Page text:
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Field hockey is an ancient sport, but the modern day version was developed in England in the middle of the 19th century. It was introduced in the U.S. as a women’s sport in 1901. The sport has grown into an extremely popular sport among high school and college-aged women throughout North America.
Field hockey is a contact sport, and with 22 players dashing about whacking a ball with wooden sticks, collisions and other mishaps are bound to take place. Field hockey injuries are common, which is why field hockey insurance is a critical part of any field hockey team or league risk management plan.
Field hockey can be played on an outdoor field or indoor synthetic surface. Most synthetic surfaces have improved greatly over the past few years but many injuries are sustained while playing on this type of surface, which can pose financial vulnerabilities for the coaches and organizers. The surface usually has an unforgiving base, such as concrete, so the surface does not “give” like natural grass does. The surface can causes players to have problems with knees buckling and ankle sprains. The coach/organizer could be liable for either inadequate maintenance of the surface or for improper instruction.
Field Hockey Injuries
While most field hockey injuries are minor, broken bones, concussions and other more serious injuries certainly occur. The most common field hockey injuries are ankle sprains. Knee sprains, muscle and ligament tears, and overuse injuries, such as tendonitis and stress fractures are also common. Contact with a stick or the ball can fracture (break) or sprain fingers, hands, or wrists. And if a stick or the ball hits someone in the face, it can break teeth or injure the eyes.
The first step toward safety is making sure players are protected with the proper gear.
- Shoes: Molded cleats or ribbed soles are best. Screw-in cleats carry a higher risk of injury.
- Shin guards: Field hockey shin guards wrap farther around the lower leg offering more ankle protection than soccer shin guards.
- Goggles: U.S. high school field hockey players are required to wear eye protection. Some goggles are made of steel cages that protect the eyes, but many players opt for plastic models for less peripheral vision interference.
- Mouthguards: Required by many leagues and always recommended, mouthguards protect the teeth, lips, cheeks, and tongue.
- Gloves: These are optional, but help reduce the risk of broken fingers and keep hands warm in cold weather.
- Masks: To protect against facial injuries, defenders may choose to wear protective masks, though rules on their use vary from league to league.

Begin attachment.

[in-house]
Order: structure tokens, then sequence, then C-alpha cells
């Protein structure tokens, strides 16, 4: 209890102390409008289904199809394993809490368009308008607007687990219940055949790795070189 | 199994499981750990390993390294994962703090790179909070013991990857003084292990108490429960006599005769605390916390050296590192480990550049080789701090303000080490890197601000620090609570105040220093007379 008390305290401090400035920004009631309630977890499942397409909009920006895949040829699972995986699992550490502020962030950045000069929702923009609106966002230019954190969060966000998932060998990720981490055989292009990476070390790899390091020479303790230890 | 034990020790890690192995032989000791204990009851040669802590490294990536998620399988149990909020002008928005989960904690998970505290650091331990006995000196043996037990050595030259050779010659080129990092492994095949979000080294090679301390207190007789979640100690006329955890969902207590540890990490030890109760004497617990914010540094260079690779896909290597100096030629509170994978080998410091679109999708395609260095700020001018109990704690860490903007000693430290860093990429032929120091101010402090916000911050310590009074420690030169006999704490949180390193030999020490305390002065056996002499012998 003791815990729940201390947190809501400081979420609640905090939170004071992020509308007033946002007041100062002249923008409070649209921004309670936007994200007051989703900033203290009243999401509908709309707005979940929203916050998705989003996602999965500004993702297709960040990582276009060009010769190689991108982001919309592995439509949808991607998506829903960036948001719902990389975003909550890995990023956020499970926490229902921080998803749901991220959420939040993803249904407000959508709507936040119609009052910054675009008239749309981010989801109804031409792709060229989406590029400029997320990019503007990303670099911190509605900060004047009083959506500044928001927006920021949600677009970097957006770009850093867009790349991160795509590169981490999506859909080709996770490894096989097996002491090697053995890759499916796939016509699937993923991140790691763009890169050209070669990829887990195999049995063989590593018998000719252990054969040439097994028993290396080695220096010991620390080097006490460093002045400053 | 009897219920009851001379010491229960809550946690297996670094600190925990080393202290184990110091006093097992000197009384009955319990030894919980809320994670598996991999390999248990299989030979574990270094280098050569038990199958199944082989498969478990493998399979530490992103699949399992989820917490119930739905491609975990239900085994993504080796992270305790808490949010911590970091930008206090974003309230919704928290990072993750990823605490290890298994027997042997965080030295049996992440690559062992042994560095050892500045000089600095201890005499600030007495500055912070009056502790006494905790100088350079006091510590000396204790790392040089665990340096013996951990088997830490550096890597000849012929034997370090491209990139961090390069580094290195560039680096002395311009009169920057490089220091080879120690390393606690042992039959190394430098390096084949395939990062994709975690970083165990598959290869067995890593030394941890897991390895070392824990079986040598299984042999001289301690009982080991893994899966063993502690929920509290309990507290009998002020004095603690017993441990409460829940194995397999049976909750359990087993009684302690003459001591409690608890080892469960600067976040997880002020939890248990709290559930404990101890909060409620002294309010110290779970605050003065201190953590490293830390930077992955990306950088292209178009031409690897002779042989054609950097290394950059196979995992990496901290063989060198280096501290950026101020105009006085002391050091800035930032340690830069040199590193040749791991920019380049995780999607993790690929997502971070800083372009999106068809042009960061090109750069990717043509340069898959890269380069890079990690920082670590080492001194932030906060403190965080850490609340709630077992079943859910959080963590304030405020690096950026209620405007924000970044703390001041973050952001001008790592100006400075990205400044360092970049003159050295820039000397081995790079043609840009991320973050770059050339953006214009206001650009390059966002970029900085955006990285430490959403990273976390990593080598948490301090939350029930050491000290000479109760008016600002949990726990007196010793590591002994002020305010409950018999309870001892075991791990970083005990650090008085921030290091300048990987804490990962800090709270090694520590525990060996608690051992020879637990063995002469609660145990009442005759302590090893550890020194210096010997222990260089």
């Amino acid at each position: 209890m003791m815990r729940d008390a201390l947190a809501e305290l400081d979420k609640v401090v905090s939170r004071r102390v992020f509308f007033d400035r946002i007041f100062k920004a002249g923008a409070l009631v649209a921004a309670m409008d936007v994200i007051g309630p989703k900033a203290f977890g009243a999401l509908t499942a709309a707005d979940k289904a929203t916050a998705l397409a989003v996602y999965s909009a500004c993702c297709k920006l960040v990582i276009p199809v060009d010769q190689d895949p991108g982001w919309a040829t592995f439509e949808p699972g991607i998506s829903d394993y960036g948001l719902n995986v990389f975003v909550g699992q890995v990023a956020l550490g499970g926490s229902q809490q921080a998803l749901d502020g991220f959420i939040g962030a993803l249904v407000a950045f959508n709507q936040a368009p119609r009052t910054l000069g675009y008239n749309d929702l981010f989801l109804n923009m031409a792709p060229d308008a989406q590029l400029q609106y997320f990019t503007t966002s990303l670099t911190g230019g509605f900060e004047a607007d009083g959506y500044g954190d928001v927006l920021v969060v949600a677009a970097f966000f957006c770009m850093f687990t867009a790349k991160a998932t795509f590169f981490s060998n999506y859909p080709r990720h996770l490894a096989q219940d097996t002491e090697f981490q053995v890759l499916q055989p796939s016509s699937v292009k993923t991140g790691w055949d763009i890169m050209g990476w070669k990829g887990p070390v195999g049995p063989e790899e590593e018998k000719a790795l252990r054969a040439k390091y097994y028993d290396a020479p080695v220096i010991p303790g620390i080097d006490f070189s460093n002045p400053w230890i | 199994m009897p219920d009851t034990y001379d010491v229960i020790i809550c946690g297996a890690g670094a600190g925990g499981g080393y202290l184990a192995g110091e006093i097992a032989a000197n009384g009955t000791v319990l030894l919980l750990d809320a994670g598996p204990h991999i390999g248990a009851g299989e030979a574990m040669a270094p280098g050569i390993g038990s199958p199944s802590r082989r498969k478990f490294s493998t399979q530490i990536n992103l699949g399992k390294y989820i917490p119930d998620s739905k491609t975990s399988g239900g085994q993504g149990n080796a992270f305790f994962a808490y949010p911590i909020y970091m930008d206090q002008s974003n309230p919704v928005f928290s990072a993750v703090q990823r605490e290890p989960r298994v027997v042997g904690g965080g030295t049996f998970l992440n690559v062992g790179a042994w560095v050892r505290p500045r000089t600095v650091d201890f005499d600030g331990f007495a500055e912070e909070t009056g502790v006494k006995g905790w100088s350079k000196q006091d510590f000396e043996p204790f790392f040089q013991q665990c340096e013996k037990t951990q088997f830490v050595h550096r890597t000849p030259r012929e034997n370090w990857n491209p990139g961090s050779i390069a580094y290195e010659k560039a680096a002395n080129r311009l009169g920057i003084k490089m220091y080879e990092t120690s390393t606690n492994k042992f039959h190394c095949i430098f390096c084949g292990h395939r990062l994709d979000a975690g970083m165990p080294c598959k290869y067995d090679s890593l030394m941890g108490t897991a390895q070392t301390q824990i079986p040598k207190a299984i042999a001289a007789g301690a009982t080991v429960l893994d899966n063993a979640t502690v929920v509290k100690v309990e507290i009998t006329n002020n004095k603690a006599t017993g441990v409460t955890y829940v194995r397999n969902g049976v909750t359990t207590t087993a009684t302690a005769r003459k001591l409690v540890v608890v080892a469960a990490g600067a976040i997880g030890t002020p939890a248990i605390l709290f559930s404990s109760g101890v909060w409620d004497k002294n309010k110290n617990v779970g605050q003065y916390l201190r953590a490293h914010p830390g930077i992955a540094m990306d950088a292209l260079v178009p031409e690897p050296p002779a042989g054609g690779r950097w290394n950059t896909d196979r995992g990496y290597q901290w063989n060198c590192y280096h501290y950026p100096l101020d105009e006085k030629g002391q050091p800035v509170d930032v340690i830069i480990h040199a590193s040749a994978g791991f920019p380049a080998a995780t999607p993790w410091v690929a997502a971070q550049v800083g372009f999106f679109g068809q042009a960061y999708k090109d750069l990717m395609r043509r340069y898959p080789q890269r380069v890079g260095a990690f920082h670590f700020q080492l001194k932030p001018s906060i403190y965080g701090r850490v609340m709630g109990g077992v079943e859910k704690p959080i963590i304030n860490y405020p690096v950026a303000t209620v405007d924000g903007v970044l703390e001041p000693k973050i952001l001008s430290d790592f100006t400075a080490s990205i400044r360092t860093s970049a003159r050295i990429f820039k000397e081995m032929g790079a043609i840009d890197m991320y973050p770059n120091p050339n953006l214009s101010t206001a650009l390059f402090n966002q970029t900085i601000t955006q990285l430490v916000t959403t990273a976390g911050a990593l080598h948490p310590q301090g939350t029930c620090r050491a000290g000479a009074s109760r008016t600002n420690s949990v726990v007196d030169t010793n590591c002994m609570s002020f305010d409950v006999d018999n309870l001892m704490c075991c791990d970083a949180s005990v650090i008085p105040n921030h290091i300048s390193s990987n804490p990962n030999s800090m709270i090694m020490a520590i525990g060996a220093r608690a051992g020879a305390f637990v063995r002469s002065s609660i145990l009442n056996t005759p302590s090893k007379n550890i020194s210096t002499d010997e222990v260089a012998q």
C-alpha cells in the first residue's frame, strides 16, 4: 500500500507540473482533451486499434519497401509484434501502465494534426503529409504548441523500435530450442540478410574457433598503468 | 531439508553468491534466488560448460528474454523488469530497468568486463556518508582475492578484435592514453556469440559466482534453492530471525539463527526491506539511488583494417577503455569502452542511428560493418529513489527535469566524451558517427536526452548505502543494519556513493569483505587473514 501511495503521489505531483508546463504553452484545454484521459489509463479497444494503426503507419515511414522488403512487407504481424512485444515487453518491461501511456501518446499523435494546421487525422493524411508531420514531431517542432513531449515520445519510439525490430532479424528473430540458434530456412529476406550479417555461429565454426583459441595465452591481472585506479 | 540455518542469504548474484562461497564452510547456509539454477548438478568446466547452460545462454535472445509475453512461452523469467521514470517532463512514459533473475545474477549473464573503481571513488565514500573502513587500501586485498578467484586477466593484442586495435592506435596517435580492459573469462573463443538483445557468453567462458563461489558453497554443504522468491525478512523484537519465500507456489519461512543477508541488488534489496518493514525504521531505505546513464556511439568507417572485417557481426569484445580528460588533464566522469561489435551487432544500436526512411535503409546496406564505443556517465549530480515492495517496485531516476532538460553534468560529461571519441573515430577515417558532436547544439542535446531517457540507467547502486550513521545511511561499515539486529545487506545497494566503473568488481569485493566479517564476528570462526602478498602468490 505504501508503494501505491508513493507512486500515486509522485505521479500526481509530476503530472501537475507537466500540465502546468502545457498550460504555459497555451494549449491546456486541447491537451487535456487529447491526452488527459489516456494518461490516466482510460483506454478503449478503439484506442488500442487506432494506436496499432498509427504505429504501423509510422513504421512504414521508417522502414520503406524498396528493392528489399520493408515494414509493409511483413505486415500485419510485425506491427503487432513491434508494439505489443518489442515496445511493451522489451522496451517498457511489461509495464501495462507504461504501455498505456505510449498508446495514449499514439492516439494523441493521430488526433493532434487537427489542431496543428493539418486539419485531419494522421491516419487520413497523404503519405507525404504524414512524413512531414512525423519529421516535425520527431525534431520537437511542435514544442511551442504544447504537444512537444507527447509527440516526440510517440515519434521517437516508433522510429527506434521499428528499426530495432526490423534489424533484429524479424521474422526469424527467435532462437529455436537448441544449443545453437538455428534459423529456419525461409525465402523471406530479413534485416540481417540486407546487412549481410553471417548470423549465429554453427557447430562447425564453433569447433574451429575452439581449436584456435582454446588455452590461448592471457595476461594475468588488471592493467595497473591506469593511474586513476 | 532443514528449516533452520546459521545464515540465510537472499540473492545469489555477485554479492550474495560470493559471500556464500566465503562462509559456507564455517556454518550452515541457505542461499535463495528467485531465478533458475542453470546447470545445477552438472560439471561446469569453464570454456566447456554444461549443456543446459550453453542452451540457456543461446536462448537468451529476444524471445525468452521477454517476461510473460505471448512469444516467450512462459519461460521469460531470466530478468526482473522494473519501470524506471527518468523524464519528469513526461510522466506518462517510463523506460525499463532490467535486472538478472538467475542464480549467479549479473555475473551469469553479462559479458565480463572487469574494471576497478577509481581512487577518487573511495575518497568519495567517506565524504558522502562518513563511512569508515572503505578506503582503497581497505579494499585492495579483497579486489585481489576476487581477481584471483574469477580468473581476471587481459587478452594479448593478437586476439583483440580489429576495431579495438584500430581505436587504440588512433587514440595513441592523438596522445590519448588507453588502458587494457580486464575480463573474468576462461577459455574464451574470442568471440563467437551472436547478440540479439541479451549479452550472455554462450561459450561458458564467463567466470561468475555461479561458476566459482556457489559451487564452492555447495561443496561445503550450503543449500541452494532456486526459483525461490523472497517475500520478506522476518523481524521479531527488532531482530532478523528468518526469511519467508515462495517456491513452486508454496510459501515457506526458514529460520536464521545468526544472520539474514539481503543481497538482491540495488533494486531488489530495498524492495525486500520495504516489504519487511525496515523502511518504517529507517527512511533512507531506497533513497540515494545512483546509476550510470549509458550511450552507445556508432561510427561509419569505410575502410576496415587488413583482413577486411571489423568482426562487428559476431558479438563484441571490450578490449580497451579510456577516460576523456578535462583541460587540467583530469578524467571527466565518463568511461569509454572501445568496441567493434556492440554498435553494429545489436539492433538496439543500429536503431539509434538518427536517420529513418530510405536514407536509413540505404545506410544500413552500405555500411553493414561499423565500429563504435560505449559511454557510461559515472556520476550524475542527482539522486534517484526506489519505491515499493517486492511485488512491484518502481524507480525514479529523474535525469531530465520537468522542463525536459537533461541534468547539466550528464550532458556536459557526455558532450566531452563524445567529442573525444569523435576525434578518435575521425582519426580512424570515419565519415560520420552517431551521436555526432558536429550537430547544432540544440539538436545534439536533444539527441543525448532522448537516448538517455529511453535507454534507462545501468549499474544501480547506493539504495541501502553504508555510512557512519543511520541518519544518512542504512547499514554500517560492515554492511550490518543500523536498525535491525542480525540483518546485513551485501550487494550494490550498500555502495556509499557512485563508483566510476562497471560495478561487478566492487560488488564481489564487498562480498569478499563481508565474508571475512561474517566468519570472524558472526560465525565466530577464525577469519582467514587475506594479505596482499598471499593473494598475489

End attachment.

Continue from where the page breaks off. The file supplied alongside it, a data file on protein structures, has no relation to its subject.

A hockey ball can be shot at speeds exceeding 50 mph, which makes for a dangerous missile. Goalies are in the line of fire and therefore require additional safety gear:
- Helmets with a facial cage or mask are required.
- Mouthguards and throat protectors are usually required.
- Goalies wear padded pants, pelvic protectors, leg guards, and kickers (foam guards that fit over cleats).
- Chest pads, arm guards, and elbow protectors, which are usually all connected, should be worn by all goalies.
- Hand protectors should be the correct size with abundant padding to block hard shots.
The video below offers tips and suggestion on proper fit of goalie gear.
Safety on the field
Unsafe play is one of the most common causes of field hockey injuries. Players should continually be reminded of the rules and made to follow them.
Players need to be aware of teammates and opposing players at all times. Collisions are less likely to occur when athletes keep their heads up and pay attention to other players.
Players should be instructed on proper stick handling, tackling, and shooting techniques. Illegal use of the stick is a common causes of injuries.
Other safety factors
- Coaches should be certified.
- First aid should be available at every practice and game. Coaches should be certified in first aid and CPR.
- Have a responsible adult at every practice and game. This person should be aware how to contact medical personnel for quickly treat concussions, fractures, or dislocations.
- Players must stay hydrated by drinking plenty of fluids before, during, and after practices and games.
- All jewelry should be removed before playing.
- A safety plan for injuries, inclement weather and child abuse should be in place, along with a comprehensive field hockey insurance policy.
What Our Clients Have To Say About Our Field Hockey Insurance Programs
- “Quick email response and turned around certificate of insurance in 15 minutes- I would say EXCELLENT!” – Colette Poirier, Wilton Field Hockey Association
- “Called to check verification and within minutes I had the proof of insurance I needed. Extremely fast service, and super nice staff.” – Darrell Robinson, Stevenson Park & Recreaation